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Paint schedule for a Lake Erie walleye.

Discussion in 'Fish Taxidermy' started by fordpickupjaybird, Apr 21, 2014.

  1. fordpickupjaybird

    fordpickupjaybird New Member

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    I'm new to the fish taxidermy and was wondering if anyone had a paint schedule that they would share with me for Lake Erie walleye. They have a lot of silver in them more than gold. I'm gonna do some experimenting around but definitely could use some help with being new at it.

    Thanks
    Jason
     
  2. rnviper3

    rnviper3 New Member

    experimenting is a great way to learn what colors do what when mixed. Thought I told you that.
     

  3. fordpickupjaybird

    fordpickupjaybird New Member

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    U did, just trying to cut the learning curve down even farther by seeing what others do and how they do it differently. I never stop learning.
     
  4. 1fish2fish

    1fish2fish Well-Known Member

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    Sounds like you already know what to do. Easy with the yellow, white and pearl-white are your friend.
    Best, Scott
     
  5. fordpickupjaybird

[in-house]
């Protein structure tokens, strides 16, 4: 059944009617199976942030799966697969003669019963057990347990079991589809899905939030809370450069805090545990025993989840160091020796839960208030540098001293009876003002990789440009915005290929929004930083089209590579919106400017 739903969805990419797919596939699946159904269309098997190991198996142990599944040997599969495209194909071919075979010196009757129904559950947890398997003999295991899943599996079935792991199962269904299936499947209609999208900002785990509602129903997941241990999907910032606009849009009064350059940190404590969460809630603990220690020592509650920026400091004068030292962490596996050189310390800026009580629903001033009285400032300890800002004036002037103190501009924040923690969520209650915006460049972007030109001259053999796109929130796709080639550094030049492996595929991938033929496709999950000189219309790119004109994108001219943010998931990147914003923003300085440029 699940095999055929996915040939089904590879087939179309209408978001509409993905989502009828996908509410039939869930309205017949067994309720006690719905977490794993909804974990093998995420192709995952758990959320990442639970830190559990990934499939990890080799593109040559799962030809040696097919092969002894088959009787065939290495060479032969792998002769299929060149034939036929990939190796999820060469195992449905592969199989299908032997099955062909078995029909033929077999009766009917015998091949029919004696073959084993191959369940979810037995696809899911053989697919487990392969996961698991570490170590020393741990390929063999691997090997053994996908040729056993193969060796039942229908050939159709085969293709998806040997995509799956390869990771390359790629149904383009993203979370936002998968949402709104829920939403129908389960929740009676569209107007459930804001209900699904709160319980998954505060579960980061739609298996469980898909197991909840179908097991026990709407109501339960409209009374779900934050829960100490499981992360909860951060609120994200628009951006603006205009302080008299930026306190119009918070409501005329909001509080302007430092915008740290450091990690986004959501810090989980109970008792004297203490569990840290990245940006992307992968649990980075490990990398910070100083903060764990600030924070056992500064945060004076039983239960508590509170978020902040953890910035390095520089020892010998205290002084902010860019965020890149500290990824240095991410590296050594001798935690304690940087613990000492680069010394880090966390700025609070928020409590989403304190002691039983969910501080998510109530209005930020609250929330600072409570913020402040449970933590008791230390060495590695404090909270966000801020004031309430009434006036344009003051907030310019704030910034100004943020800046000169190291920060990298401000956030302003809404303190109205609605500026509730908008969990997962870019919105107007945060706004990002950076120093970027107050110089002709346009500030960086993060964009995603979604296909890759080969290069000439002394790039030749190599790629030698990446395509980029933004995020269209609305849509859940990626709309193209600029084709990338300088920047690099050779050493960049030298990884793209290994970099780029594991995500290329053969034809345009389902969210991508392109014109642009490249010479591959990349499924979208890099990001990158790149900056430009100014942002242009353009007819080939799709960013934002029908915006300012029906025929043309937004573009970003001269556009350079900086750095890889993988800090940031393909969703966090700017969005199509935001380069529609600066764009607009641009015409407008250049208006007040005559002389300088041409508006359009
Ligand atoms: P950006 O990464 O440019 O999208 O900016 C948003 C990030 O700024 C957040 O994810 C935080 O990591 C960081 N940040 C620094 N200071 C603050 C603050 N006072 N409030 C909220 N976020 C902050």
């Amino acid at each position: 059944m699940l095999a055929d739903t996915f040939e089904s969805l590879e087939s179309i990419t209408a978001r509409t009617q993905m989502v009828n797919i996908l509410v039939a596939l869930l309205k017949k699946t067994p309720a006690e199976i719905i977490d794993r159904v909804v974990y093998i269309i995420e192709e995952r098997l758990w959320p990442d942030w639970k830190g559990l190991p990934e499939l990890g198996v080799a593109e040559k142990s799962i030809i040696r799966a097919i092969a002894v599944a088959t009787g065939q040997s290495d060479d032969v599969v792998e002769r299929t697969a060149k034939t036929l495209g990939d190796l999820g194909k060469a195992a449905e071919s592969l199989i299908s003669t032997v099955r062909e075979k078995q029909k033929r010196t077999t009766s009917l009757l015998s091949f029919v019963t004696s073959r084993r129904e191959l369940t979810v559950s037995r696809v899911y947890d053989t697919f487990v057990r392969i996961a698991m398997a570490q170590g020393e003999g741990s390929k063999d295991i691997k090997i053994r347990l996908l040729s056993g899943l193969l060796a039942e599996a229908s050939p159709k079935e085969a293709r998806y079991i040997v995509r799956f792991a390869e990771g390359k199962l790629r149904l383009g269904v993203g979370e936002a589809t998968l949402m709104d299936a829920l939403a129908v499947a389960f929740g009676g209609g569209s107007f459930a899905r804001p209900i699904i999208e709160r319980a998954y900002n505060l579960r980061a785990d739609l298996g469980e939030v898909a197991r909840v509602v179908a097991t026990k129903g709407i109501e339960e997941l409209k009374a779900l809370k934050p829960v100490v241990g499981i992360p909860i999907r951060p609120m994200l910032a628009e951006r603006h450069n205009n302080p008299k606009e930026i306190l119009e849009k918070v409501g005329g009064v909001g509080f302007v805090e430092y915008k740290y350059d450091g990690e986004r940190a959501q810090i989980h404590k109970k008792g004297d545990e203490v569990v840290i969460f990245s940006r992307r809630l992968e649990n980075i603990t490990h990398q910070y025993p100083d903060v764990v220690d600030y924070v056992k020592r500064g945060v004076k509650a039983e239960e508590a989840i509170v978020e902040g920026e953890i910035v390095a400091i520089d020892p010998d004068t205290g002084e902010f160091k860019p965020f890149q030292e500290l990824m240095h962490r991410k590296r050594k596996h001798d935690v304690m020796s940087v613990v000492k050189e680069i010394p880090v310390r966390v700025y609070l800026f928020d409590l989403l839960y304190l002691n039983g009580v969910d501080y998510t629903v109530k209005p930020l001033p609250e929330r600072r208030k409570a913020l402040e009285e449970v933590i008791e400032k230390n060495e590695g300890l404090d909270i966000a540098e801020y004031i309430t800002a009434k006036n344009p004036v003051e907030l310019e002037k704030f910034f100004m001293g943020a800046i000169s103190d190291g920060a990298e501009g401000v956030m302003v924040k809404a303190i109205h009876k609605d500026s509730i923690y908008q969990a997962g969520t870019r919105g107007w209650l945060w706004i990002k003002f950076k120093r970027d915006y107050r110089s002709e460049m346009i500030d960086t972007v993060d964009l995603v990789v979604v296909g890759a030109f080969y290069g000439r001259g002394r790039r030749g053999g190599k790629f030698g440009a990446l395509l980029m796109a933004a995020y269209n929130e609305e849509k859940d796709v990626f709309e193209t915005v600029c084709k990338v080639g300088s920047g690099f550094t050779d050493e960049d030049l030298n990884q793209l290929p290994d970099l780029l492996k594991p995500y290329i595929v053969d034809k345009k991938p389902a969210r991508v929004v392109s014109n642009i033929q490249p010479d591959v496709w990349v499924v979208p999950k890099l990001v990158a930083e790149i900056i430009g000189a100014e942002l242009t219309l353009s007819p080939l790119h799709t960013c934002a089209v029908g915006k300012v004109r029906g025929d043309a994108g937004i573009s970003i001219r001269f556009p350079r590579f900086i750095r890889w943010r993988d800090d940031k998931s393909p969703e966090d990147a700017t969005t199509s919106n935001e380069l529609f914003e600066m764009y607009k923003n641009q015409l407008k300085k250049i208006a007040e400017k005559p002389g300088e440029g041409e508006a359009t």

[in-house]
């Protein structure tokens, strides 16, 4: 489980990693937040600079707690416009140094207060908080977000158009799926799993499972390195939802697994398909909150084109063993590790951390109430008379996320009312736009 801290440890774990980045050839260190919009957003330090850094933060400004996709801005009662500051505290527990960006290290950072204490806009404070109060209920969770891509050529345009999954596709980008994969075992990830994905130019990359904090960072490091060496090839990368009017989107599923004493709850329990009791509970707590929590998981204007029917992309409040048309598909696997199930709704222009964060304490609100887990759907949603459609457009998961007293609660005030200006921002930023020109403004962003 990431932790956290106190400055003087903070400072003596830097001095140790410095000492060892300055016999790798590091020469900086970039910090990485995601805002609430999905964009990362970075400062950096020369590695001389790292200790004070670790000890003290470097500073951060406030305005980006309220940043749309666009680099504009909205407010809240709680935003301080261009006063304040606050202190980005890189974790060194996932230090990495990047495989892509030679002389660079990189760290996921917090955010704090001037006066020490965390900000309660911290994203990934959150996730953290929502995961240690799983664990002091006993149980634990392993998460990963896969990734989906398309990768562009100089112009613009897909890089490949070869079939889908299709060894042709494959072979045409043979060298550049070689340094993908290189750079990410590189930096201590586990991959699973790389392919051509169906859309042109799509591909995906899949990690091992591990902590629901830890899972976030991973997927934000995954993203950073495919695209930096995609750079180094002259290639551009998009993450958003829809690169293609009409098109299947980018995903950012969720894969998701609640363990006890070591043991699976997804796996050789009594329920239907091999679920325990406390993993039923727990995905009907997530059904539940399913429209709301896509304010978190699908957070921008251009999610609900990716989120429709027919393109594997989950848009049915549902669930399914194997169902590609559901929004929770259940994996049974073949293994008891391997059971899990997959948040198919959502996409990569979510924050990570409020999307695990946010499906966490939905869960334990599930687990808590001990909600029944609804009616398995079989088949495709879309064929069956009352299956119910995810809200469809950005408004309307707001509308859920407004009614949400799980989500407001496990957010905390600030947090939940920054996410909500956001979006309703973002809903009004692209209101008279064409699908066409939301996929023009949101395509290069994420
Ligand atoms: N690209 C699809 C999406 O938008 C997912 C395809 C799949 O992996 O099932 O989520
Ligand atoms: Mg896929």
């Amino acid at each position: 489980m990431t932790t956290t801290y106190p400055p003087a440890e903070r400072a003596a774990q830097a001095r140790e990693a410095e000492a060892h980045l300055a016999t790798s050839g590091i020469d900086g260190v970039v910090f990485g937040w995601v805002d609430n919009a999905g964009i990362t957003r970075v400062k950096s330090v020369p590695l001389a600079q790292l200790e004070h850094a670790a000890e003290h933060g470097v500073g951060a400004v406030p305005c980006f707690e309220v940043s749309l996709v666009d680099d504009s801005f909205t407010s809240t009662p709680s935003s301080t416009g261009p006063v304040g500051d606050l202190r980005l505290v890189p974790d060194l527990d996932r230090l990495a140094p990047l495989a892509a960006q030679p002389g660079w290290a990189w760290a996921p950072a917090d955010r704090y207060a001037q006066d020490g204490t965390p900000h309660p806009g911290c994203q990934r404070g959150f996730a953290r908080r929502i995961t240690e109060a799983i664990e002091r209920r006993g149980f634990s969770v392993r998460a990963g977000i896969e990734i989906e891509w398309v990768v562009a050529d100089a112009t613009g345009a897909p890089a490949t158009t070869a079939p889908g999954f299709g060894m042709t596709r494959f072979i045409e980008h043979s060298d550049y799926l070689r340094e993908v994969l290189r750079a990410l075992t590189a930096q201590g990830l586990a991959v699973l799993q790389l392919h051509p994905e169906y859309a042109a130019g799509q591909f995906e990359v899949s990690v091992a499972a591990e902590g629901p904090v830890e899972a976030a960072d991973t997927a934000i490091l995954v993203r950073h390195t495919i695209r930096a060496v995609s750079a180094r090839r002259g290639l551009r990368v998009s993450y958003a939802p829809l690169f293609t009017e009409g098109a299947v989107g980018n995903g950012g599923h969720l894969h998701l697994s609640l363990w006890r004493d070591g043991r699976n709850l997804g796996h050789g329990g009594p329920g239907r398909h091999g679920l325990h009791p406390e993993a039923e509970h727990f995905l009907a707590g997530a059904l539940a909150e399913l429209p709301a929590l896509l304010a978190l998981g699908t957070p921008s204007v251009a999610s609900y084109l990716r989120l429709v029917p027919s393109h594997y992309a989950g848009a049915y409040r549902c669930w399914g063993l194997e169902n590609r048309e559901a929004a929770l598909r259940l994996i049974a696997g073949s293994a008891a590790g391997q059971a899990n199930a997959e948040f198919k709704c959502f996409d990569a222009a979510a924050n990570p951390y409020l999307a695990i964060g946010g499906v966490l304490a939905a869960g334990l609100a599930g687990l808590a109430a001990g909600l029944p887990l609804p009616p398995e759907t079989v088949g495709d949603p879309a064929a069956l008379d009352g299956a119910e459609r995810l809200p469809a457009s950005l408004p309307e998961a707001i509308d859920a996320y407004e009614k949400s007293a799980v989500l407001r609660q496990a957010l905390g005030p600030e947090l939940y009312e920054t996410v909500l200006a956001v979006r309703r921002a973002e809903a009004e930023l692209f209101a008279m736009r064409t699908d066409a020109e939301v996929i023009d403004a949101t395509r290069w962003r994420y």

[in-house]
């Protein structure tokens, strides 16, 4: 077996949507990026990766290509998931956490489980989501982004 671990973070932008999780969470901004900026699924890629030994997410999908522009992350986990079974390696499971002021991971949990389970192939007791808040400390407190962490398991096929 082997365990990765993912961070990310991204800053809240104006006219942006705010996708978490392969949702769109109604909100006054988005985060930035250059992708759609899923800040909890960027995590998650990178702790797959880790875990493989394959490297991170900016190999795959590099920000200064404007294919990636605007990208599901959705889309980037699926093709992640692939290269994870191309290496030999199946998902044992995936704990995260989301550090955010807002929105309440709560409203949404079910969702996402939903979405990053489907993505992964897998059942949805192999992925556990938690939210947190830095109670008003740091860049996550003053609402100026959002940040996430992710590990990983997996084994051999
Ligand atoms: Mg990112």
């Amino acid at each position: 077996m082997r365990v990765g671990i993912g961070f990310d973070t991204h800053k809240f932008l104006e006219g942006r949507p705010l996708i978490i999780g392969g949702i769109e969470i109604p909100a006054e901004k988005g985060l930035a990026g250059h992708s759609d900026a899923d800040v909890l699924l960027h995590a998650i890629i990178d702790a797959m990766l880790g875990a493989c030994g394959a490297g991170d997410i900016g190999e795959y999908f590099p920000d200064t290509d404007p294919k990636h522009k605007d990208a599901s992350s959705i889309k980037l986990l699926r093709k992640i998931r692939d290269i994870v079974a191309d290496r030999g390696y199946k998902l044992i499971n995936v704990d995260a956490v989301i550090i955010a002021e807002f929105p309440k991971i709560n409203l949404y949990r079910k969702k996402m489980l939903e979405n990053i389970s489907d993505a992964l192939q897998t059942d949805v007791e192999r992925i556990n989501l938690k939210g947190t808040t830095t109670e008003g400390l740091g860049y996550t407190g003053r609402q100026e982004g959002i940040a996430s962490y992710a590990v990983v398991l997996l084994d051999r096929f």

fordpickupjaybird New Member

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    K thanks , how do you go about getting the pinkish, fleshy and chrome look under and on the side of the jaws.
    Thanks
     
  6. Cecil

    Cecil Well-Known Member

    Be careful with that pinkish flesh look. If you do it incorrectly it looks like sheet. ;D For commercial mounts I forego that pink but do use some burnt seinna on the anus very lightly.
     
  7. Cecil

    Cecil Well-Known Member

    I do a lot of Lake Erie walleye and find that if they are small and taken from early spring turbid water they do look silvery. However the big sows albeit lighter than you would come across in Canadian shield lake waters do have some yellow gold on the flanks.

    Here's how I paint a Lake Erie walleye: